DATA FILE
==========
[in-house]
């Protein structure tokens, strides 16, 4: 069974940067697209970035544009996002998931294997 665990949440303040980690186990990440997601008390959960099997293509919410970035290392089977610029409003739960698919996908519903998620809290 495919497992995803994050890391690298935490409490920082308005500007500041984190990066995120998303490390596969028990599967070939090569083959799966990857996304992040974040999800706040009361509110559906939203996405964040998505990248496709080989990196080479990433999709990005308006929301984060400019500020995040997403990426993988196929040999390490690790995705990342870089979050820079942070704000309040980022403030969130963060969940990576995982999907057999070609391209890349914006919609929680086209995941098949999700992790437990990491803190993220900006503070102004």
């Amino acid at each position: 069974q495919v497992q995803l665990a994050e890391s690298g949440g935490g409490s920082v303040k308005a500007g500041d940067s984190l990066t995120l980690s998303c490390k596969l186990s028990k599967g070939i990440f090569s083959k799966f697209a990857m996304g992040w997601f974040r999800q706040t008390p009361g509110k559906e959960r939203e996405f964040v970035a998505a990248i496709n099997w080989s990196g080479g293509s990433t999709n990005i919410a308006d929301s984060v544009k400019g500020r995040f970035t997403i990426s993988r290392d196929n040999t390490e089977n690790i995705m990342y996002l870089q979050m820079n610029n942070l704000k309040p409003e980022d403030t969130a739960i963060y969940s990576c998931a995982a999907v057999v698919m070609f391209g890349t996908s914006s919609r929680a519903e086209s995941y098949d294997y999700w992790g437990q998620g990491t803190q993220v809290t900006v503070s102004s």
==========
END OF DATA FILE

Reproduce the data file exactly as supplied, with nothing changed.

[in-house]
């Protein structure tokens, strides 16, 4: 069974940067697209970035544009996002998931294997 665990949440303040980690186990990440997601008390959960099997293509919410970035290392089977610029409003739960698919996908519903998620809290 495919497992995803994050890391690298935490409490920082308005500007500041984190990066995120998303490390596969028990599967070939090569083959799966990857996304992040974040999800706040009361509110559906939203996405964040998505990248496709080989990196080479990433999709990005308006929301984060400019500020995040997403990426993988196929040999390490690790995705990342870089979050820079942070704000309040980022403030969130963060969940990576995982999907057999070609391209890349914006919609929680086209995941098949999700992790437990990491803190993220900006503070102004």
């Amino acid at each position: 069974q495919v497992q995803l665990a994050e890391s690298g949440g935490g409490s920082v303040k308005a500007g500041d940067s984190l990066t995120l980690s998303c490390k596969l186990s028990k599967g070939i990440f090569s083959k799966f697209a990857m996304g992040w997601f974040r999800q706040t008390p009361g509110k559906e959960r939203e996405f964040v970035a998505a990248i496709n099997w080989s990196g080479g293509s990433t999709n990005i919410a308006d929301s984060v544009k400019g500020r995040f970035t997403i990426s993988r290392d196929n040999t390490e089977n690790i995705m990342y996002l870089q979050m820079n610029n942070l704000k309040p409003e980022d403030t969130a739960i963060y969940s990576c998931a995982a999907v057999v698919m070609f391209g890349t996908s914006s919609r929680a519903e086209s995941y098949d294997y999700w992790g437990q998620g990491t803190q993220v809290t900006v503070s102004s």